Monthly Archives: January 2019

2018 – Year in Review

As we move in to 2019 and new endeavours, we take a moment to reflect on some of the Special Collection activities of the previous year.

Exhibitions and events

2018 saw a programme of very different exhibitions hosted by Special Collections. The first exhibition of the year in the Special Collections Gallery and Level 4 Gallery was Print and Process, 1 March to 8 June. The exhibition, which revealed and identified a broad range of print processes, included prints from the Library’s Special Collections, from the University Art Collection and from Fine Art students at the Winchester School of Art.

Print in Process exhibition

Print and Process exhibition

In late June, we held a conference on Basque child refugees together with the Basque Children 37 Association and the University’s School of Modern Languages. In conjunction with this Special Collections played host to the exhibition In Search of the Basque children: From Bilbao to Southampton by the Salford based artist Claire Hignett. Inspired by the archives of the Basque child refugees, Claire Hignett’s exhibition used the properties of domestic textiles to explore memory and the items we keep as souvenirs of our lives.

Floor game from Claire Hignett exhibition

Floor game exhibit from the Claire Hignett exhibition

The autumn exhibitions under the title The Great War Remembered formed part of the University’s Great War, Unknown War programme marking the centenary of the end of the First World War. My War, My Story in the Special Collections Exhibition Gallery drew on the Special Collections to present a range of stories from the First World War, including of the University War Hospital at the Highfield campus. We were delighted to have on loan as part of this exhibition the oil painting The Shadow of Cross of War, A Night Scene in University War Hospital, 1918 by William Lionel Wyllie. On show in the Level 4 Gallery were John Garfield: Armistice 1918 – The Cost a photographic journey through cemeteries and memorials of the Great War, and My Ancestor, Their Story which drew on family material from members of staff and students at the University.

Soldier of the Great War

In addition to the research sessions and visits for our own students – such as that mentioned in a blog by Dr Jonathan Conlin – we have an on-going series of events and visits for external visitors. These have included themed drop-in sessions on local history and nineteenth-century society and sessions showcasing British culture for Chinese teachers in June. Special Collections took part in Hands-on Humanities for the second year in a row in November 2018, running interactive events relating to handwriting and printing and creating a digital mosaic image from the items created on the day.

Writing and printing activities at Hands-on Humanities Day

Writing and printing activities at Hands-on Humanities Day

We hosted a visit by the Hampshire Archives Trust, including a talk about the history of the University War Hospital and a private view to The Great War Remembered exhibitions, on Saturday 1 December. Special Collections also ran workshops on promoting collections as part of the Southern University Libraries Network training day on Tuesday 11 December.

Social media

As well as the on-going programme for the Special Collections blog, highlights of which are mentioned below, autumn saw the move from using Facebook to the new Twitter account@hartleyspecialc Features on Twitter so far have included tweets about unusual items in the collections and a glimpse behind the scenes for the national Explore Your Archive campaign and extracts of a student account of armistice 1918.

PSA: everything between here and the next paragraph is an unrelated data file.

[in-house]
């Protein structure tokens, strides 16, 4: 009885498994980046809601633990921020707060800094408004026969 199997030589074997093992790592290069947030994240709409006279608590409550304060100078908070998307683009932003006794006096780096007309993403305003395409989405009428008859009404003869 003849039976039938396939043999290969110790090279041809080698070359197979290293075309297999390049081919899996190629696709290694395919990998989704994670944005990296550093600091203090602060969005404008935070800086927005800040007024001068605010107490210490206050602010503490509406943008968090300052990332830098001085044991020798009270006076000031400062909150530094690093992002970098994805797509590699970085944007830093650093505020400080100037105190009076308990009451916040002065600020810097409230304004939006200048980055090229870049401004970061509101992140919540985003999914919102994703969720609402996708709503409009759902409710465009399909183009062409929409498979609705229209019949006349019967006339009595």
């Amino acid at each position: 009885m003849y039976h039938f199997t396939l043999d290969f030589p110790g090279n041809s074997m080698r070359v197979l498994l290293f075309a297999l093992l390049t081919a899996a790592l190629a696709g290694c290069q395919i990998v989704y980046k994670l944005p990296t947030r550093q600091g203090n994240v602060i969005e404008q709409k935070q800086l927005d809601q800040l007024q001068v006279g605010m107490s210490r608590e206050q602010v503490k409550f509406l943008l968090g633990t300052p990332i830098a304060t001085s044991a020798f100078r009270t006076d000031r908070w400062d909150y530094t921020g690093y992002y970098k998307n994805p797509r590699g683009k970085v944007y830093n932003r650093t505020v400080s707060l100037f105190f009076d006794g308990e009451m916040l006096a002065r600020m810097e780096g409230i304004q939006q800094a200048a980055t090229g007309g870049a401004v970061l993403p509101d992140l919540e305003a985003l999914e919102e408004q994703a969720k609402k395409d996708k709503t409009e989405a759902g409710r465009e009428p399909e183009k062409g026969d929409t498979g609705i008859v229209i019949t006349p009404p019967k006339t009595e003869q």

Sample of knitted spaghetti, one of the unusual items featured on Twitter for Explore Your Archive

Sample of knitted spaghetti, one of the unusual items featured on Twitter for Explore Your Archive

The past year marked a range of anniversaries tied to the collections and blog features have included: the 35th anniversary of the arrival of the Wellington Archive at Southampton on St Patrick’s day 1983; the coronation of Queen Victoria in June 1838; the anniversary of the birth of Isaac Watts, father of English hymnology and son of Southampton; and the 70th anniversary of the foundation of the NHS. Some of the commemorative days featured have been International Women’s Day; Knit in Public Day; National Sporting Heritage Day; Dear Diary Day; Read a Book Day focusing on the dangerous art of reading for women in the eighteenth and nineteenth centuries; and British Polo Day.

During May we ran a series of blogs on resources relating to Ireland in Special Collections, such as the poem Farewell to Killarney. Heywood Sumner; the celebrated Hampshire naturalist Dr Canning Suffern; William Mogg, a Southampton-born sailor who was involved in Arctic exploration in the 1820s; Richard St Barbe Baker; Charlie Chaplin and, to mark the start of the World Cup, Lord Mountbatten and his association with football organisations, were some of the individuals to be the subject of blogs. The art of watercolours, cooking for court and countryside, China in the 1880s and botanical treasures of Stratfield Saye are some of the other subjects that have featured. University related blogs focused on the student societies – the Boat Club and the Scout and Guide Club – the University as a War Hospital and what the library accession registers showed about cooperation during the Second World War.

New collections

There was an increased volume of new archive material acquired by the Special Collections during the year. Of particular significance was the Honor Frost Archive, which provides a fascinating insight into the work of a pioneering figure in the field of maritime archaeology. We also were fortunate to acquire a small collection of material relating to Sir Denis Pack, one of the Duke of Wellington’s generals in the Peninsular war, and additional collections of papers of Basque child refugees.